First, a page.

Consultations continued throughout the weekend at the United Nations, as diplomats seek agreement on the best way for the Security Council to deal with the issue of Iran's nuclear ambitions. The Bush administration says there is no time to waste.
Secretary of State Condoleezza Rice makes clear the world cannot wait until Iran has the technology to make a nuclear bomb. She says the international community must take a stand now, and take action to prevent the enrichment and reprocessing of uranium on Iranian soil.
"Enrichment and reprocessing capability is the core here," Rice says. "If you are able to enrich and reprocess, then the ability to build a bomb is there."
In a series of appearances on American television news programs, Secretary Rice stressed, the United States wants the matter resolved through diplomacy, starting with an official statement from the Security Council. She told NBC's Meet the Press program that it is important for the international community to speak as one.
"Everybody takes very seriously Iran's intransigence and Iran's unwillingness to do what the international community has determined it will do," Rice says.
The International Atomic Energy Agency, the nuclear watchdog arm of the United Nations, recently asked the Security Council to take up the Iran issue.
Three of the five permanent council members, the United States, Britain and France, have called for strong action to keep Iran from reprocessing uranium. But the other two permanent council members, China and Russia, have voiced reservations about what action to take.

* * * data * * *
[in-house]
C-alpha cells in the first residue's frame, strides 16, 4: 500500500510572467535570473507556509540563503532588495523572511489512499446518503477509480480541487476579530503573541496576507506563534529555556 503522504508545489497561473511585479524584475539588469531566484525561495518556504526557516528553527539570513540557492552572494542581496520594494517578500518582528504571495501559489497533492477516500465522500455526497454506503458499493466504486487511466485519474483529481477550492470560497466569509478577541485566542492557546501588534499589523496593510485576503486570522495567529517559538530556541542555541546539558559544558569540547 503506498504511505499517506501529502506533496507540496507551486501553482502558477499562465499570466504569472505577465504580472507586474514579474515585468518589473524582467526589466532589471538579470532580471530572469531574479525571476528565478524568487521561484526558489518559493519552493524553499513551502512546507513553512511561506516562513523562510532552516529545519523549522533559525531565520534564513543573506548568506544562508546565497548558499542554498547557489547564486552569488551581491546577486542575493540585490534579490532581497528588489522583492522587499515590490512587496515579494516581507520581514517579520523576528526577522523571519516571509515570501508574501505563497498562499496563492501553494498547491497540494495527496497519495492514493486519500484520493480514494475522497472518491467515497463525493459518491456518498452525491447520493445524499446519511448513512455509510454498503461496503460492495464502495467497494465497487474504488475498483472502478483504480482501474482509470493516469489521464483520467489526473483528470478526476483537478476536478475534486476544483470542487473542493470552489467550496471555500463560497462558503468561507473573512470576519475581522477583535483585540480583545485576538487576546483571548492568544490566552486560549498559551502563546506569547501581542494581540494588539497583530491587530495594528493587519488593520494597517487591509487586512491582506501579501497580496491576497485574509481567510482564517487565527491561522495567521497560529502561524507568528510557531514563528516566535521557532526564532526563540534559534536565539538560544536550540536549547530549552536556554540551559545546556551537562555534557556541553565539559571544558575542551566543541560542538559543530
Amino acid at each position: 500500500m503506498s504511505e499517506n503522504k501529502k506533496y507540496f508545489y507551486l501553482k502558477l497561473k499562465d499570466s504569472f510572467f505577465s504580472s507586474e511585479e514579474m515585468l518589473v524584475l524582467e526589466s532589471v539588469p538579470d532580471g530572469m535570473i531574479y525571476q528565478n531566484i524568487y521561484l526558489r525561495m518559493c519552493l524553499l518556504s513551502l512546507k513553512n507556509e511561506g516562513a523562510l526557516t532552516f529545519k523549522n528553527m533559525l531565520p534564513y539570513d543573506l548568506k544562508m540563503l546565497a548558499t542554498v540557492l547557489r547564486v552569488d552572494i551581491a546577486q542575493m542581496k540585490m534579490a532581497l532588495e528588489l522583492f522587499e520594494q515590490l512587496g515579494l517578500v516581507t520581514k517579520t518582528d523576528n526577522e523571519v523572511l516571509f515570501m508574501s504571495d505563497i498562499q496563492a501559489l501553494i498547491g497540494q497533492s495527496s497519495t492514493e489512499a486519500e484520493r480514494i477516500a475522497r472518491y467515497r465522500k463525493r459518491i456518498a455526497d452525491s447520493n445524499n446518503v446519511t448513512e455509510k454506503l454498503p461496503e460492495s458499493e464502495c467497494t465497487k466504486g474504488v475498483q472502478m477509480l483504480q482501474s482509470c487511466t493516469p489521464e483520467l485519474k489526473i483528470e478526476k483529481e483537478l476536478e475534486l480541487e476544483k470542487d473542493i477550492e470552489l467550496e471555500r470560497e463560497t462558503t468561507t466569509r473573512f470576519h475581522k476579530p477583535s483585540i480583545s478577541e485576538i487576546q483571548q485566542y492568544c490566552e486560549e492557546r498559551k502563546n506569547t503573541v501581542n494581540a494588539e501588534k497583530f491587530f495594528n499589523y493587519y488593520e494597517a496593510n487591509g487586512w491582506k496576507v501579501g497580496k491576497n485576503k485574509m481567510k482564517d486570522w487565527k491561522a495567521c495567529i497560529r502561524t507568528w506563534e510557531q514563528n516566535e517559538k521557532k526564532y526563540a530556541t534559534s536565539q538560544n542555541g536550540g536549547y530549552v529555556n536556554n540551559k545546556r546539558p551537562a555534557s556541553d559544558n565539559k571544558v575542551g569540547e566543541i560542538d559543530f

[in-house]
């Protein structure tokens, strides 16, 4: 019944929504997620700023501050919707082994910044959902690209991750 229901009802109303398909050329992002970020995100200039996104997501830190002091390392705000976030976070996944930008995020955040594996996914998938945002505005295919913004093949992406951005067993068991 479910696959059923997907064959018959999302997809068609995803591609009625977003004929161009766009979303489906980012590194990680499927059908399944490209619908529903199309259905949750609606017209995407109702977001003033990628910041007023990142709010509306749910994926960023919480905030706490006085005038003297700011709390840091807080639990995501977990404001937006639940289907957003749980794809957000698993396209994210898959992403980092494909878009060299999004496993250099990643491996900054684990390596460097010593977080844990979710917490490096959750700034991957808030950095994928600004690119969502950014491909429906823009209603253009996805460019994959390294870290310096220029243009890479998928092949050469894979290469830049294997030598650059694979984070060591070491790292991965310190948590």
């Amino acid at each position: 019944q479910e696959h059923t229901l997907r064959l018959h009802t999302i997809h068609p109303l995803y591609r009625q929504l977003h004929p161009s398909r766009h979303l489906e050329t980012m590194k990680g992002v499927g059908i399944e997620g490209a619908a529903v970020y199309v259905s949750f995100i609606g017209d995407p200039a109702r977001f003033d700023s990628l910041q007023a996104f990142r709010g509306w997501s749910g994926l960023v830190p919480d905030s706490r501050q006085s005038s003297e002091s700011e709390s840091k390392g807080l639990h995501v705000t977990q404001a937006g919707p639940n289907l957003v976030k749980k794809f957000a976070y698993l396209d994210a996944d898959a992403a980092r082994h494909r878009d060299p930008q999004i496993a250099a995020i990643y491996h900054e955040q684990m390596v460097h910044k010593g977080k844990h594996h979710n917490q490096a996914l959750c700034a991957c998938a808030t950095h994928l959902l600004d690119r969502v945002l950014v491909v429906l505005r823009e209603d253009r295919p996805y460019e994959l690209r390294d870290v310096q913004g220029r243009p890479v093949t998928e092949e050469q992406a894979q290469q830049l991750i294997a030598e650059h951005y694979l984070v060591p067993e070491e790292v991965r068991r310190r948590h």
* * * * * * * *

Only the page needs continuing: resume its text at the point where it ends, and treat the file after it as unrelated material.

On CNN's Late Edition, Rice reiterated that she discussed the matter Friday with Russian Foreign Minister Sergei Lavrov. She stressed Moscow has already backed the demands put forward by the I.A.E.A.
"Now, the question is, what tactics do we use, now that we are in the Security Council, to get the Iranians to come to terms with what they must do," Rice says. "On that, we have had some differences."
The secretary of state said she believes the gap with Russia can be closed, and said Washington is looking ahead to a possible new set of meetings on Iran with Russia, Britain, France, and Germany.
Iran, which maintains its nuclear program is solely designed to meet civilian energy needs, has vowed to stand firm against international pressure. But the United States and others have long maintained Iran's nuclear power plants could be a cover for the development of nuclear weapons, and its reprocessing activities must be stopped.